Beefed Up Gun Control Law Survives Challenge

     ALBANY, N.Y. (CN) – New York’s governor did not violate the state constitution in seeking quick passage of gun-control legislation in the aftermath of the deadly shootings at Sandy Hook Elementary School, an appeals court ruled.
     Gov. Andrew Cuomo sent the New York Secure Ammunition and Firearms Enforcement Act of 2013, known as the NY SAFE Act, to the state Legislature in mid-January, just weeks after a gunman killed 20 children and six adults at the school in Newtown, Conn.
     The new law expanded New York’s definition of banned assault weapons to semiautomatic pistols, rifles, and shotguns that have detachable magazines and military-style features. It also outlawed high-capacity magazines and limited who could sell ammunition.
     The passage came via a so-called message of necessity, a procedural way to move legislation along for quick consideration by the state Legislature. Normally, bills must “age” for three days on legislators’ desks before final action.
     For the NY SAFE Act, Cuomo issued his message of necessity on Jan. 14. The state Senate passed the bill later the same day and the Assembly approved it the next day. Cuomo signed the legislation into law Jan. 15.
     The NY SAFE Act spawned a number of lawsuits, including a pro se complaint against the governor, the Legislature and legislative leaders that challenged the constitutionality of using the message of necessity to secure quick passage.
     The lead plaintiff in that action, Robert Schulz of suburban Glens Falls, sought a preliminary injunction in Albany County Supreme Court. He contended the law was “repugnant” to the aging period outlined in the state constitution and should be voided.
     Joining his complaint were 1,200 other plaintiffs from 59 of New York’s 62 counties. The New York State Association of Counties, the New York State Association of County Clerks and the New York State Sheriffs’ Association filed affidavits supporting the lawsuit.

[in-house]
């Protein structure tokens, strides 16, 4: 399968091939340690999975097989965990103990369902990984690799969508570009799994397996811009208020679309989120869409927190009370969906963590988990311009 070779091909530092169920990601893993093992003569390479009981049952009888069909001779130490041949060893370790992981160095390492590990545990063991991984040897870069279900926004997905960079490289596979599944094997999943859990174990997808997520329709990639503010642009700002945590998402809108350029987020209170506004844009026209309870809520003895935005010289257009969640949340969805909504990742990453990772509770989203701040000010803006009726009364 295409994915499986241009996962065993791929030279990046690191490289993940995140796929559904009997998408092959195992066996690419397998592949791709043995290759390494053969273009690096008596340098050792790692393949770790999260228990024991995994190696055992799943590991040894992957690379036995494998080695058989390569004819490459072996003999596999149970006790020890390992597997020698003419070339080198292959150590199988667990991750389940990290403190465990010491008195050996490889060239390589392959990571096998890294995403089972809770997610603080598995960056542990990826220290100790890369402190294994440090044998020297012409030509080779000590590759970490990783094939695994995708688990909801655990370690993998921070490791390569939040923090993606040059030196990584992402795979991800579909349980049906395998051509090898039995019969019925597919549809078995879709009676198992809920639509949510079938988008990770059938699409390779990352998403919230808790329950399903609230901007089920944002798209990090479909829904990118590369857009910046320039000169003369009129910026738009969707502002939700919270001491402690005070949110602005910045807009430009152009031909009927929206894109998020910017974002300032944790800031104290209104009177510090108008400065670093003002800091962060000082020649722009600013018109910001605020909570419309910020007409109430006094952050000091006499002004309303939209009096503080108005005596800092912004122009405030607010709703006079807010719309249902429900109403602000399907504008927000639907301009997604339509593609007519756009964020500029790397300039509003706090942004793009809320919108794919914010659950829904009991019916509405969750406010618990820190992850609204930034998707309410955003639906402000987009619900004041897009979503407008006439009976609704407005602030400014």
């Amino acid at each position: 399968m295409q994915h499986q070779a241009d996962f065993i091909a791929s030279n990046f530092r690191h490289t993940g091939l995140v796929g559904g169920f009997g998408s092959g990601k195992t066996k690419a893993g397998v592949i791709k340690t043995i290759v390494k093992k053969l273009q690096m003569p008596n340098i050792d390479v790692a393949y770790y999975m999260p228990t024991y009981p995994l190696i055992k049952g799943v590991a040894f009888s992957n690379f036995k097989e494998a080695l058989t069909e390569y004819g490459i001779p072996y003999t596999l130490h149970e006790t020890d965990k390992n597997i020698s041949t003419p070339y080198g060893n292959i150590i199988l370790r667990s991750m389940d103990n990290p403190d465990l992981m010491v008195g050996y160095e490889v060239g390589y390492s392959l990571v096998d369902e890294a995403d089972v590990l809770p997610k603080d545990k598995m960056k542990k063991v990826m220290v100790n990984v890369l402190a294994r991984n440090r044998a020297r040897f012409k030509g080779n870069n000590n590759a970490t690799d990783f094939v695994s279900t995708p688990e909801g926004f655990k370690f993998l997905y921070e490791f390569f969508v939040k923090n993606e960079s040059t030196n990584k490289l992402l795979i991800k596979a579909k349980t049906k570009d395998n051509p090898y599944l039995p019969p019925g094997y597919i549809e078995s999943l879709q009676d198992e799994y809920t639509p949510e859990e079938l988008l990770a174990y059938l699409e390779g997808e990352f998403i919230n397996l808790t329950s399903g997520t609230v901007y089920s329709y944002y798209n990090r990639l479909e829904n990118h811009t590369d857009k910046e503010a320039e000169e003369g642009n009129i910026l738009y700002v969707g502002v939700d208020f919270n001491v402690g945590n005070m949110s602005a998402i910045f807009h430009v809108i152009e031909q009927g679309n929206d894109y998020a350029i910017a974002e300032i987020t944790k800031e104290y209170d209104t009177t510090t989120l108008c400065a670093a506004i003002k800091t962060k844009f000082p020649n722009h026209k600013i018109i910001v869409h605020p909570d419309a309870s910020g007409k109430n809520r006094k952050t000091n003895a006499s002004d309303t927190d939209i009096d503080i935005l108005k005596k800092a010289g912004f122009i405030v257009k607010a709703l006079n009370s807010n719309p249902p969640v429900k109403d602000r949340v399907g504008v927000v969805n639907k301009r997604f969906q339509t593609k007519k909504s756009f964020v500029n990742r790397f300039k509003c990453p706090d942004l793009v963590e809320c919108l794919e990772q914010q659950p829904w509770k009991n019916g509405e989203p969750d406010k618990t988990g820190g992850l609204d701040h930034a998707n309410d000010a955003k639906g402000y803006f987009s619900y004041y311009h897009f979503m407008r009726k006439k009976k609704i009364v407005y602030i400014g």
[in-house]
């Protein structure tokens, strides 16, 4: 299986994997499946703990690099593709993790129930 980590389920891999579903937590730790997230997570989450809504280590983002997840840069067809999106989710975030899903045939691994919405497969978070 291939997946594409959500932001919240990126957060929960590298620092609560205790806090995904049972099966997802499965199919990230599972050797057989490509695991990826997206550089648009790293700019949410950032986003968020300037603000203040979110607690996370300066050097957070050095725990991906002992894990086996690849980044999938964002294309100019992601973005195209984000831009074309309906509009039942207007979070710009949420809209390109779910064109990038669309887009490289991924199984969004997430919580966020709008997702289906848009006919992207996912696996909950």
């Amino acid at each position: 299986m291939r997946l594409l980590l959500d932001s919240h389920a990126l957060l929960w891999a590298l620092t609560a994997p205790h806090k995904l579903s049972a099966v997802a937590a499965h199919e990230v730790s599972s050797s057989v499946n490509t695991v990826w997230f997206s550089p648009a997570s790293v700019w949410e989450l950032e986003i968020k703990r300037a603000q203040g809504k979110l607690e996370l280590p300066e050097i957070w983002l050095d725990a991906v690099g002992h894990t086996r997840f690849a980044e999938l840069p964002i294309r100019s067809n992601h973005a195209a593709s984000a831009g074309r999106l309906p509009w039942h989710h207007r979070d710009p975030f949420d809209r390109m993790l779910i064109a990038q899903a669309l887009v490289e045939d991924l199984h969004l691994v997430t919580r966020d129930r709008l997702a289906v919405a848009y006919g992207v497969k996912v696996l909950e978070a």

Schulz wanted the preliminary injunction to keep provisions of the new law from taking effect – some immediately, others over the next few months – but Justice Thomas McNamara denied the motion.
     A four-judge panel of the Appellate Division’s Third Judicial Department affirmed Wednesday.
     Schulz “failed to demonstrate a likelihood of success on the merits of his claim,” as required whenever a preliminary injunction is sought, and so his motion “was properly denied,” according to the five-page ruling.
     Schulz’s burden was even greater because the challenged legislation had a strong presumption of constitutionality already, the court found.
     While Article III, Section 14, of the state constitution requires a three-day aging period on bills, that provision “may be circumvented” if a governor makes a case for moving more quickly, according to the ruling.
     “With regard to a judicial challenge to a message of necessity, so long as some facts are stated, a court may not intervene because ‘the sufficiency of the facts stated by the governor in a certificate of necessity is not subject to judicial review,'” Presiding Justice Karen Peters wrote for the panel, citing precedent.
     Cuomo’s message of necessity, portions of which Peters included in the opinion, cited the need to move fast against weapons and ammunition that are “so dangerous” and “so lethal” that New Yorkers’ lives are at stake.
     “As the governor clearly made some factual statements, judicial review of the certificate of necessity is at an end and NY Constitution, Article III, Section 14 provides no basis for this court to intervene,” Peters wrote.
     Justices John Lahtinen, Leslie Stein and John Egan Jr. joined the opinion.
     Assistant Attorney General Victor Paladino argued for the state.

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